There is presence of devastation in the aftermath of Hurricane Harvey from Houston, Rockport, Port Aransas, Aransas Pass, Refugio, Woodsboro, Bayside… I’ve seen it, and it’s heart wrenching… we too, are living it… damage even further south of us, to Portland, Ingleside and Corpus Christi, and all the towns around and in between. This little moment is about our little close-knit surrounding communities that you don’t hear about on the news day in and day out. In every devastated or damaged town, city and region, here there are tales of hope, heroism, community, love, reaching out, and renewal. Among those, are stories that remind us, that even in the most treacherous of times, that nature doesn’t wait those are the stories I want to tell, today.
Those of us who rode out Harvey, we were only forecasted to have a strong Category 1 hurricane… not such a big deal right? It was forecasted to hit south of us (Refugio County) … even though we would get wind and possibly some rain, we would be spared the strongest part of the storm… as early evening and night shadowed over the coast, we realized that this may turn into something bigger than we all expected and heard news of the Interstate cramming up with evacuees who decided that they would be safer elsewhere. It had turned and was headed straight for us.
The last few hours before landfall and Harvey turned up the juice to a Category 4… and by then, it was too late to leave, all we could do was wait, and ride it out. We lost our power at 7 PM (for two weeks). Cell service went down at 2:30 A.M. (for two days), we were left in the dark, with no access to radars, or communication. We were hunkered down in our homes, away from the glass windows, listening to every tree branch break, and our walls groaning in the 130+ mph wind howling and screaming over our rooftops and through the trees. We suffered some broken windows on our second story from trees falling into them. Visiting the upstairs level during the storm revealed a whole other dimension… with curtains being sucked out the windows, and the howl of the wind blowing rain soaked leaves inside. I will never forget the sight of opening my front door to see downed trees surrounding and laying on top of my home.
That was MY experience. There are many stories like mine, and even further devastating ones, where people still have not been able to return home. From Corpus Christi to Goliad, I wanted to capture a story that was something to cherish, something that we all, as moms, worry will happen to us, our perfect little bundles comes at the most imperfect time, and we become survivors of something much bigger… these are the notes of a few local moms who rode out the hurricane admitted to the Maternity Ward.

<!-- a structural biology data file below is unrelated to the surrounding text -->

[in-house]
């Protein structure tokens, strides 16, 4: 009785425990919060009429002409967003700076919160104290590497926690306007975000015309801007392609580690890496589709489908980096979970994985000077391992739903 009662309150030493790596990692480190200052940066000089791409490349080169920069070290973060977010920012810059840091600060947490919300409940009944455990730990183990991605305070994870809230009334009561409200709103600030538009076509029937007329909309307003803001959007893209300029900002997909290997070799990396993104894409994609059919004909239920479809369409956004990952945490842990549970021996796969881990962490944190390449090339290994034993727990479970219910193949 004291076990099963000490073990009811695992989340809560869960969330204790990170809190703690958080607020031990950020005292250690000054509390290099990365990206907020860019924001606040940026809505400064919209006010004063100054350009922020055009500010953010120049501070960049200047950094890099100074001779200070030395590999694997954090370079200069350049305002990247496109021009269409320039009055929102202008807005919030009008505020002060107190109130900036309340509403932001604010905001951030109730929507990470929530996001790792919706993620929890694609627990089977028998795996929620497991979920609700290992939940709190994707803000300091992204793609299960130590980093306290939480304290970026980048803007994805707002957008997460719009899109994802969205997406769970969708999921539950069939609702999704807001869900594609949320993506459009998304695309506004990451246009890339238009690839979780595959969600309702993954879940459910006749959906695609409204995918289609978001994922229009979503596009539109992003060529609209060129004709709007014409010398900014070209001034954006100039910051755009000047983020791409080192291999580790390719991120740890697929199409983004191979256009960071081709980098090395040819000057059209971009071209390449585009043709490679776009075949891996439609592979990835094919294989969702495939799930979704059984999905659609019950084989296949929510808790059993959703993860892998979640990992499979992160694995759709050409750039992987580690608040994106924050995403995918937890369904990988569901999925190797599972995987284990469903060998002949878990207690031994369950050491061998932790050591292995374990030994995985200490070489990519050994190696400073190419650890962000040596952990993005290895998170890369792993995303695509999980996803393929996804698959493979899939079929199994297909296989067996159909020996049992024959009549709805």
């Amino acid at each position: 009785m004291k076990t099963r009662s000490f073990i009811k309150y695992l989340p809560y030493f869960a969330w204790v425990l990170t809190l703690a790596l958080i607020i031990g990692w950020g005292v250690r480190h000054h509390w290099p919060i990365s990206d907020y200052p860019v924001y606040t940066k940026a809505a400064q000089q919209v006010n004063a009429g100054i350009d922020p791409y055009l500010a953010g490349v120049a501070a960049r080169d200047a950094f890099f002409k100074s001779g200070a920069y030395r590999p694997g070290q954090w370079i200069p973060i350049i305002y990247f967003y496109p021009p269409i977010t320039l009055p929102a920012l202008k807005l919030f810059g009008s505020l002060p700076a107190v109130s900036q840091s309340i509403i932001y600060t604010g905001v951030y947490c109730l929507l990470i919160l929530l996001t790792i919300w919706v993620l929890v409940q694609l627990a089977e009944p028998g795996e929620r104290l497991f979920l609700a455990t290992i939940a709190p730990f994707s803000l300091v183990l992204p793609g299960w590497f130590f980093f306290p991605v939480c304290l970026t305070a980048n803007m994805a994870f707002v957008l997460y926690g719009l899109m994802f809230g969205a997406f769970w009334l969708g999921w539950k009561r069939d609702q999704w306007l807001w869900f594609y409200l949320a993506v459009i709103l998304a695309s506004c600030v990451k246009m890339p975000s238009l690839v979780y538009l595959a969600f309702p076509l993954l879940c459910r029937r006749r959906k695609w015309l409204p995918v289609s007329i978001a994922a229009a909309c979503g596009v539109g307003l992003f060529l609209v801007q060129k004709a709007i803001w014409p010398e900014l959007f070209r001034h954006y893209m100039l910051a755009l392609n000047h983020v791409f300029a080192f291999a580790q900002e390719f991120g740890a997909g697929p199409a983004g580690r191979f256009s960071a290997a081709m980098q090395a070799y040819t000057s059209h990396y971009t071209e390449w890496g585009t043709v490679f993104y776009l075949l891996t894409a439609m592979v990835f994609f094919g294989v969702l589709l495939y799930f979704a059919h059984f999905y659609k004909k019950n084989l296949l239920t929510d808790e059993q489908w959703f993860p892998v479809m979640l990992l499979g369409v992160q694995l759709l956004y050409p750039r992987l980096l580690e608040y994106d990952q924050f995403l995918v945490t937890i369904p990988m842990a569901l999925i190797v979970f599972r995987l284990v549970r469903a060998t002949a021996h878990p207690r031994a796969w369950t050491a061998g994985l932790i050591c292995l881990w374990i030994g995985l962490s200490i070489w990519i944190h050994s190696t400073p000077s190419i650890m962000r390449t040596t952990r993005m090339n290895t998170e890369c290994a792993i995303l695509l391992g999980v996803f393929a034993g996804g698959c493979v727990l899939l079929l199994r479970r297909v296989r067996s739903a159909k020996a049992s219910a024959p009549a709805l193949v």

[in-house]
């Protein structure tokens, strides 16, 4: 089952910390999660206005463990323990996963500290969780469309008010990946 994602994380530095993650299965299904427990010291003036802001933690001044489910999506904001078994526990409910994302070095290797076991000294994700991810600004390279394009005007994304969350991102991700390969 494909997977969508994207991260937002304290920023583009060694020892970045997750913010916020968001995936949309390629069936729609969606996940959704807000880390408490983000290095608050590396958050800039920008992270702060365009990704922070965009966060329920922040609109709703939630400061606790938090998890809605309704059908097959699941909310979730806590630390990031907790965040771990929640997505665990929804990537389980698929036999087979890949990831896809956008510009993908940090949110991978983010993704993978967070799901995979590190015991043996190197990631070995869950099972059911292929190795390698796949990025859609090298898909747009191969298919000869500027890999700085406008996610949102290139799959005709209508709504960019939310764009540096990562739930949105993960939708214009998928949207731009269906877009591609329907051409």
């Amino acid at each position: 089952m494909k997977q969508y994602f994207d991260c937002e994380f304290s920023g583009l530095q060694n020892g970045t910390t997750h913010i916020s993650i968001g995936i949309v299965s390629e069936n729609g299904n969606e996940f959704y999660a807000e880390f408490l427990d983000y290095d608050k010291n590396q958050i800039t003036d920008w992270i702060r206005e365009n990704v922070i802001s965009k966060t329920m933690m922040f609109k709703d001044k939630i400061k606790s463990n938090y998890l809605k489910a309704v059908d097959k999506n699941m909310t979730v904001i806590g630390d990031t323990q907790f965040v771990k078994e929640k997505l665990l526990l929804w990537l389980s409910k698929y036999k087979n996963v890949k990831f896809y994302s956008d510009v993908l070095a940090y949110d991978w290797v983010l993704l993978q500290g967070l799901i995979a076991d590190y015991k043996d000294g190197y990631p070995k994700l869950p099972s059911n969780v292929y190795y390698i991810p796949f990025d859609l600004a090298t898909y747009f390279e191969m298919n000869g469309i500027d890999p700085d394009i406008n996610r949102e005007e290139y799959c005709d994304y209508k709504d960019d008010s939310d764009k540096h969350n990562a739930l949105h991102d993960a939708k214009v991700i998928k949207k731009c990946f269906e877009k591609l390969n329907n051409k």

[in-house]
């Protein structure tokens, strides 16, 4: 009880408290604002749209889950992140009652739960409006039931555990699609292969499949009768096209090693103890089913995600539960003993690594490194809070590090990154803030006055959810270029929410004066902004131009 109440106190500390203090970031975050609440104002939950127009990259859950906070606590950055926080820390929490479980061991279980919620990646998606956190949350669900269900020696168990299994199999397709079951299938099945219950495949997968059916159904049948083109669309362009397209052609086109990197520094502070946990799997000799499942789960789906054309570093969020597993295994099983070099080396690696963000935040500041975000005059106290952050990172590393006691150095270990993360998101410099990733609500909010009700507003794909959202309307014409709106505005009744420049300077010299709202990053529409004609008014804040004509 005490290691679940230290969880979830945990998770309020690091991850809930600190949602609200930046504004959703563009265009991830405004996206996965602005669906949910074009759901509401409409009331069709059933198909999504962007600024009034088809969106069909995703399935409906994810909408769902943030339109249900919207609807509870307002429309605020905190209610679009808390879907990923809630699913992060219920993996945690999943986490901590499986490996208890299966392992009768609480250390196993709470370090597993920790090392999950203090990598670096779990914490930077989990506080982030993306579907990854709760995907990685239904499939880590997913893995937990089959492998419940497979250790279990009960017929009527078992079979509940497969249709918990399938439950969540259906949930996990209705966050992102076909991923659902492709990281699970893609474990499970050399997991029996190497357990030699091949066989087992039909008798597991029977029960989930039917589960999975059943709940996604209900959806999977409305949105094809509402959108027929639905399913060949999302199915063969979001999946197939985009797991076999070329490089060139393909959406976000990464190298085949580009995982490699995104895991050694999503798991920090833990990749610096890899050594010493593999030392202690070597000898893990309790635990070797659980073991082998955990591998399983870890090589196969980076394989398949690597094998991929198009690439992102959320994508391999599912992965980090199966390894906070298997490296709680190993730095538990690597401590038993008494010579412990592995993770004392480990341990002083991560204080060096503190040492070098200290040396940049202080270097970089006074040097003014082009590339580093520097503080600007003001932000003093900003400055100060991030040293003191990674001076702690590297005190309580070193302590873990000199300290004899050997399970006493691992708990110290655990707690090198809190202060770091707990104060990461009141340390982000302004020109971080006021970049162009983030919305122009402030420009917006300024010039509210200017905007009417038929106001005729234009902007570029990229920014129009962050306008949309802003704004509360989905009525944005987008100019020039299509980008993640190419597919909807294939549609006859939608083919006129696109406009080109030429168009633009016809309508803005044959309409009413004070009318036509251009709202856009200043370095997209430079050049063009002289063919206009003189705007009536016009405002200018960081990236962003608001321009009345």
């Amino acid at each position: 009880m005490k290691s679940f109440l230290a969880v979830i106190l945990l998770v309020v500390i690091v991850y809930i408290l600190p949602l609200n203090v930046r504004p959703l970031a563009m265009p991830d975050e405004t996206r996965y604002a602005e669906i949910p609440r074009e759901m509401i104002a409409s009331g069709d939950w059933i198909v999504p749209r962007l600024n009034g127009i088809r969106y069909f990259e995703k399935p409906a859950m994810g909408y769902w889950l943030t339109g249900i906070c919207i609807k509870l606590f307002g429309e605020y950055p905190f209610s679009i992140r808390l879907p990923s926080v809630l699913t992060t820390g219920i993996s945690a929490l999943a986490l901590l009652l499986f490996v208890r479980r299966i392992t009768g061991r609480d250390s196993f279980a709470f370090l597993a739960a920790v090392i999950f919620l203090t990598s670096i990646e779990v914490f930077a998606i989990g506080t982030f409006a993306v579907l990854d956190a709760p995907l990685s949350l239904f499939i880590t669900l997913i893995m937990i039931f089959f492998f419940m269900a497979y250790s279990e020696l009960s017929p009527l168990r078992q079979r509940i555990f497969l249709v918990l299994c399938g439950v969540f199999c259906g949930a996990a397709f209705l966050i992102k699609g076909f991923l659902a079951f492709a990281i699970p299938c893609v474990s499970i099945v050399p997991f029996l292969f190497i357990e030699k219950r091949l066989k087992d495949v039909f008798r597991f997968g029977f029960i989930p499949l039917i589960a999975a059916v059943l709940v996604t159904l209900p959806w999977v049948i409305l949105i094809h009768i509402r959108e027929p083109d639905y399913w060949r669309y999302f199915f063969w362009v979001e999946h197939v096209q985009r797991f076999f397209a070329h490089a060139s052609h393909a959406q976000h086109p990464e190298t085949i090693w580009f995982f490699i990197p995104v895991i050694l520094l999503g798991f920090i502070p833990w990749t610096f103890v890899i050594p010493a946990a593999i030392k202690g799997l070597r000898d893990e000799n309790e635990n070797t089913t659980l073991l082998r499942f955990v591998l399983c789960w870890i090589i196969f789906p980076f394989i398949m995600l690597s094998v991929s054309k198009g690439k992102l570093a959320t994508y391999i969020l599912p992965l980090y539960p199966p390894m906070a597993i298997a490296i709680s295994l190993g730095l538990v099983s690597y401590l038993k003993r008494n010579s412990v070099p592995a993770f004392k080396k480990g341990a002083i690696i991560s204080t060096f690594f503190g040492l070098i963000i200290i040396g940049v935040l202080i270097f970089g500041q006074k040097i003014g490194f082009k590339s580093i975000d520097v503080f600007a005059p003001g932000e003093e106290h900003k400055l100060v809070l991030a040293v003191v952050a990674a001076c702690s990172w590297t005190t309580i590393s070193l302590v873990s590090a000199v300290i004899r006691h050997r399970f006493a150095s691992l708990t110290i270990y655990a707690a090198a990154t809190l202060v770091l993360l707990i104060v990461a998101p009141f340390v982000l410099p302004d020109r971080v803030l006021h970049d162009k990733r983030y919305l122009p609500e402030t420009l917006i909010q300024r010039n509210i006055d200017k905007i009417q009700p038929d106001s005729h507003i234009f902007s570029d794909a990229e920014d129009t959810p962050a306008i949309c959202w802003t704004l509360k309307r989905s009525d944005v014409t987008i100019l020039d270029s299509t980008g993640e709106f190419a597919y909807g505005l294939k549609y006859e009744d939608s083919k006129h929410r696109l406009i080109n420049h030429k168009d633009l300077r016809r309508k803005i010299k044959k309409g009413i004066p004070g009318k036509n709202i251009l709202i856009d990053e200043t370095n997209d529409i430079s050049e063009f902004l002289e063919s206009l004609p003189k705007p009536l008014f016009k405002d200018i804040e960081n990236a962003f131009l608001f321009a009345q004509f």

Heart shaped Texas lovie donated by by my absolute favorite feltie vendor – Off My Hooks – check out her page!
I was fortunate enough to be allowed into these parents’ homes, some who were displaced. To visit with them, and record their newborn babies photos in order to share this with you all now. I provided complimentary on-location newborn minis for babies who made their debut the night & day that Hurricane Harvey was roaring ashore near Rockport, TX. I appreciate their time, and for allowing me to tell their stories! I hope to see these little ones again soon!
“Our Sweet Savannah was born August 26th at 2:10 p.m. the afternoon following the aftermath of Hurricane Harvey. In the days leading up to her arrival I was on edge for a number of reasons but tried wholeheartedly to remain calm knowing my due date (August 29th) was only days a part from Harvey’s projected landfall. My OB had decided to take vacation during my 39th week and because I wasn’t on the schedule to be induced and the hospital where I planned to deliver wasn’t equipped to handle the possible effects of the storm I was in short instructed to pick up a copy of my medical file, head to the closest hospital if I went into labor and was given a “good luck”. While managing to process all of that my husband and I decided evacuation wasn’t an option considering the possibility I could go into labor on the road so I tried to prepare for the worst while praying for the best. I had been induced after going the full 40 weeks with our first, Kennedy, so I was starting to feel positive Savannah would make us wait it out too. The power went out shortly after 9 p.m. for us Friday and I knew then it was going to be a long night. We were fortunate my parents decided to stick it out with us so my little one was too occupied playing with grandma and grandpa to notice or feel like anything was going on. Heat aside, I was still feeling good overall and by 11 p.m. when the weather really started to get bad I was even able to get some sleep. Savannah on the other hand had other plans for us. A little before 3:00 a.m. I woke up to find my water had broken. So many of my close friends and family had predicted with the change in barometric pressure that it could happen but if that really was the case who knows?! After getting ourselves together and kissing our firstborn goodbye my husband and I headed out for the closest hospital while my parents stayed behind. We fortunately live within minutes of Spohn South but because of the debris and lack of light the drive felt like an eternity. The next 11 hours happened like a whirlwind. I was wheeled up to labor and delivery, immediately filled out admission paperwork and was shortly thereafter introduced to a doctor and her team who would help me deliver. The hospital, like all of Corpus was under a water boil advisory but thankfully because of generators the facility still had power. We met our 7 lb. 15 oz. Savannah that afternoon after a long and hard labor. Reflecting now on our story I realize how blessed we are to have our happy and healthy girl.”